Put down the feather duster. This type of dusting works on your tresses, not on your furniture. Hair dusting is a cutting technique that maintains the length of your hair while removing flyaway split ends. It’s a way to keep your hair looking healthy while you’re trying to grow it out. It can also smooth out hair that’s developed a life (and split ends) of its own.
You can ask for hair dusting at the salon, but if you’re brave, you can DIY hair dusting. You can pull your scissors out and start (gently) attacking those pesky split ends.
Hair dusting originally involved burning split ends with a candle… but hair en flambe isn’t exactly on most people’s to-do lists. Plus, the smell of burnt hair isn’t very appealing. Luckily you can get the same benefits without the candle or burnt hair smell using a (very) sharp pair of scissors.
How often you need to dust depends on your goals, general hair care practices, and hair type. People who frequently style their hair with heat will need to dust more often because their hair is more likely to get damaged. If you’re more of a let-it-air-dry, c’est la vie kind of hair owner, you may only need to dust every few weeks.
Dusting is trimming’s more time-consuming cousin. Stylists trim hair when their clients want to refresh the shape of their cut or remove dry, brittle ends.
Dusting removes less length than trimming
A typical trim takes off about 2 inches of length or less. Dusting, on the other hand, may only take off a quarter inch. Or, it might not take any overall length off at all. This method targets those little split ends at the very tips of your strands.
When deciding between the two, consider your goals. Are you trying to add length or bring back bounce? If your hair is looking limp and listless, a trim can take off extra weight and reinvigorate those trailing tresses.
Keep in mind that frequent heat styling can cause split ends unless you use protective products. And even with these measures, your hair can only take so much. Dusting split ends as they arise can help you stretch the time between trims and full-on haircuts.
Dusting is typically less expensive than trimming
Dusting can often save you a few dollars over a full trim, but it’s a good idea to ask if it’s right for you. Your stylist may recommend a (tiny) trim if that’s what’s best for your hair. Getting a professional opinion that’s tailored to your hair and goals is the best for your long-term hair health.
Pro tip: Only use sharp scissors designed for cutting hair. Duller blades (like those on regular scissors or kitchen shears) can do more harm than good.
You need to see the split ends in comparison to the rest of the hair before you can trim them. Start by using a wide-toothed comb or brush to remove tangles. Your hair should be dry when dusting.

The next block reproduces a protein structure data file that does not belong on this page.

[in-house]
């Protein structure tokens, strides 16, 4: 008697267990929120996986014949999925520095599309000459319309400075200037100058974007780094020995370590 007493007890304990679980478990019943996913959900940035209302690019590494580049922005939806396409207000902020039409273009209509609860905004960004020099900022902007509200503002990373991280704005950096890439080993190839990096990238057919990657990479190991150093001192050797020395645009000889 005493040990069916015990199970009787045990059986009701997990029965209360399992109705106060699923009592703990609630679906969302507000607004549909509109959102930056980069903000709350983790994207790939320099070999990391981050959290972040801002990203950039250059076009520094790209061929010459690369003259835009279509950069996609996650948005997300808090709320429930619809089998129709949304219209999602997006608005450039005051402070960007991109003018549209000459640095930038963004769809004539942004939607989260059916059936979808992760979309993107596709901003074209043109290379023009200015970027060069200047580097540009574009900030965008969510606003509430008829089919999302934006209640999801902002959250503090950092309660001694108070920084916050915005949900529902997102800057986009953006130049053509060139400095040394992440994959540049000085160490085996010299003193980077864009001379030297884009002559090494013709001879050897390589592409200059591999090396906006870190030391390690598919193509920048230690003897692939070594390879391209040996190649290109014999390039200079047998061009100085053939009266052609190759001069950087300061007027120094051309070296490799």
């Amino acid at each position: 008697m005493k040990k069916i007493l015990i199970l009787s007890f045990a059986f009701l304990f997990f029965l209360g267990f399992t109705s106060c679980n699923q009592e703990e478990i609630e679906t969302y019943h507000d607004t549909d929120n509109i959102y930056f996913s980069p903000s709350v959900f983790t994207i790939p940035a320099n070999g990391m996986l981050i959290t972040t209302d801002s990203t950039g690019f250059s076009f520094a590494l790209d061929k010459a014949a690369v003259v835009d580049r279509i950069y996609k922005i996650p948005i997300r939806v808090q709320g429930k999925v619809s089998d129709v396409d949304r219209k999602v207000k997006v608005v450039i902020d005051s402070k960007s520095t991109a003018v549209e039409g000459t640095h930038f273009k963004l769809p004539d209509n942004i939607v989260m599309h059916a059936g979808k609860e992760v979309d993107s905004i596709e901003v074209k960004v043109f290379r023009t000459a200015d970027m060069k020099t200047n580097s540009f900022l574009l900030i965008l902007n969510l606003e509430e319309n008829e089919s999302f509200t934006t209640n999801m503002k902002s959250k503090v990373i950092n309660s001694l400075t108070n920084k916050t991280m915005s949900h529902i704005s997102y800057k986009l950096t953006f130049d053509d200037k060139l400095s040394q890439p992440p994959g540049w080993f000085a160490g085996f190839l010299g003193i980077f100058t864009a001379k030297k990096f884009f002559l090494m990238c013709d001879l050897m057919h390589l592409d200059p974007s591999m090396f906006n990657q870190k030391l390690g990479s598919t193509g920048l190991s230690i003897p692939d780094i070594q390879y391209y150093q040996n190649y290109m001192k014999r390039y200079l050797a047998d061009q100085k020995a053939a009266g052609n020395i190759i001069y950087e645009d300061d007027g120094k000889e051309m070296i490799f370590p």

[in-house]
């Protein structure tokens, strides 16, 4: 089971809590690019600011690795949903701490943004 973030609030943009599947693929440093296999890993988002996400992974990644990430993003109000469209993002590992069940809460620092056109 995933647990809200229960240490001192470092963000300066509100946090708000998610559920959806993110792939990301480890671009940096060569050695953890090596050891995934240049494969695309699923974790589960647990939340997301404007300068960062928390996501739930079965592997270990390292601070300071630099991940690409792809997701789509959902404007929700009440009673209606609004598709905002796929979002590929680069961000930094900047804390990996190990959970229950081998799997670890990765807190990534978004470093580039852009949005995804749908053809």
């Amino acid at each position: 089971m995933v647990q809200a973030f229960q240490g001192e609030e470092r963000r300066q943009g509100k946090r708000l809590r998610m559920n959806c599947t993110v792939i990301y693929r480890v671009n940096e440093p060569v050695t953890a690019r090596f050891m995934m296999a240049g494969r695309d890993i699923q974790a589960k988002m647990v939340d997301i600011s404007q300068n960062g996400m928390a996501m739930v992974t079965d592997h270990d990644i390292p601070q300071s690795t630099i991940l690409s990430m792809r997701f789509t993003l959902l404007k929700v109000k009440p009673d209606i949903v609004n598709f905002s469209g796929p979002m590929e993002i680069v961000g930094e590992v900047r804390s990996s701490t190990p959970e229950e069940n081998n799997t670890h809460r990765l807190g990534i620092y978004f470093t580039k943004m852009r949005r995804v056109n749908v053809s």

2. Divide and conquer
Divide the hair into roughly half-inch sections. Section size will depend on the texture and thickness of your hair. Each section should be small enough to easily handle with one hand (and scissors in the other).
The stylist will tightly twist the section of hair. If you’re doing the dusting, hold this section firmly in place.
Here’s the fun part. It’s time to trim the ends of the hairs that stick out of the twist. Don’t worry about the hair toward the roots. Focus the ends of the hair. Go slow, and take your time clipping these flyaway ends. You don’t want to get scissor happy. The trimmed hair should only leave a light “dusting” of hair on your shoulders.
5. Twist in the opposite direction
Take the same section of hair and twist it in the opposite direction. Carefully trim it as you did step 4. Remember: Stay toward the ends of the hair.
6. Do the next section
Repeat the process until you’ve done every section of hair. Then, you’re done!
Generally, you can get away with dusting every 6 to 8 weeks unless you’re going heavy on the heat styling. In that case, keep an eye on those ends and dust every few weeks. However, if most of your ends look fried, it’s time for a trim to maintain the health and shape of your hair.
Hair dusting isn’t for everyone. Hair type makes a huge difference in how effective (and tedious) hair dusting is. It works best on straight or slightly wavy medium to thick hair. It can work on thin, fine hair, but it could leave your ends looking a little sparse if your locks are few and far between.
For coarse and curly hair, dusting is probably a no-go. When you prep the hair for dusting, split ends don’t show up as easily in hair that’s prone to frizziness. In theory, you could straighten your hair and then dust it, but straightening causes the split ends you’re trying to remove and prevent, so it’s prob not the most effective way to manage your hair.